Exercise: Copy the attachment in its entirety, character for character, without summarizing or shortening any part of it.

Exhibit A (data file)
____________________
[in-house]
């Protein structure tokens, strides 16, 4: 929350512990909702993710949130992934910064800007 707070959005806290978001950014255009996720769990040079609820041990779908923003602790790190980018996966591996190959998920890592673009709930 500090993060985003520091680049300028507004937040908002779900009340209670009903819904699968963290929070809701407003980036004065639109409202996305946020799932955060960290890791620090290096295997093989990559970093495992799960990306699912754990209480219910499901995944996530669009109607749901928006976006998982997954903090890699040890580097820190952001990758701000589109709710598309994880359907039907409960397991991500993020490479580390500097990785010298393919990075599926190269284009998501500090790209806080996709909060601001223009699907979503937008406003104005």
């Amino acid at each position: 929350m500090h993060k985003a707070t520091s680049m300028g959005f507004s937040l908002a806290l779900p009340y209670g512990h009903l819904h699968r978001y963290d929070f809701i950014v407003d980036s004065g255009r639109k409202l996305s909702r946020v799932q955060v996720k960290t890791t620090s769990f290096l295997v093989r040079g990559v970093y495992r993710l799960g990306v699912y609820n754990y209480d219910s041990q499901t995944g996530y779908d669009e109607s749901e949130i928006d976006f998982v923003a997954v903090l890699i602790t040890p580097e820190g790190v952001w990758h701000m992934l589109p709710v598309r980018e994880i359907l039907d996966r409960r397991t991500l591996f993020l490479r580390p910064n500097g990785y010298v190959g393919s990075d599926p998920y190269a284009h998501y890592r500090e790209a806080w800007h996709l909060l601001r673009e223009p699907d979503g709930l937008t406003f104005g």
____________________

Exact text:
[in-house]
């Protein structure tokens, strides 16, 4: 929350512990909702993710949130992934910064800007 707070959005806290978001950014255009996720769990040079609820041990779908923003602790790190980018996966591996190959998920890592673009709930 500090993060985003520091680049300028507004937040908002779900009340209670009903819904699968963290929070809701407003980036004065639109409202996305946020799932955060960290890791620090290096295997093989990559970093495992799960990306699912754990209480219910499901995944996530669009109607749901928006976006998982997954903090890699040890580097820190952001990758701000589109709710598309994880359907039907409960397991991500993020490479580390500097990785010298393919990075599926190269284009998501500090790209806080996709909060601001223009699907979503937008406003104005």
């Amino acid at each position: 929350m500090h993060k985003a707070t520091s680049m300028g959005f507004s937040l908002a806290l779900p009340y209670g512990h009903l819904h699968r978001y963290d929070f809701i950014v407003d980036s004065g255009r639109k409202l996305s909702r946020v799932q955060v996720k960290t890791t620090s769990f290096l295997v093989r040079g990559v970093y495992r993710l799960g990306v699912y609820n754990y209480d219910s041990q499901t995944g996530y779908d669009e109607s749901e949130i928006d976006f998982v923003a997954v903090l890699i602790t040890p580097e820190g790190v952001w990758h701000m992934l589109p709710v598309r980018e994880i359907l039907d996966r409960r397991t991500l591996f993020l490479r580390p910064n500097g990785y010298v190959g393919s990075d599926p998920y190269a284009h998501y890592r500090e790209a806080w800007h996709l909060l601001r673009e223009p699907d979503g709930l937008t406003f104005g």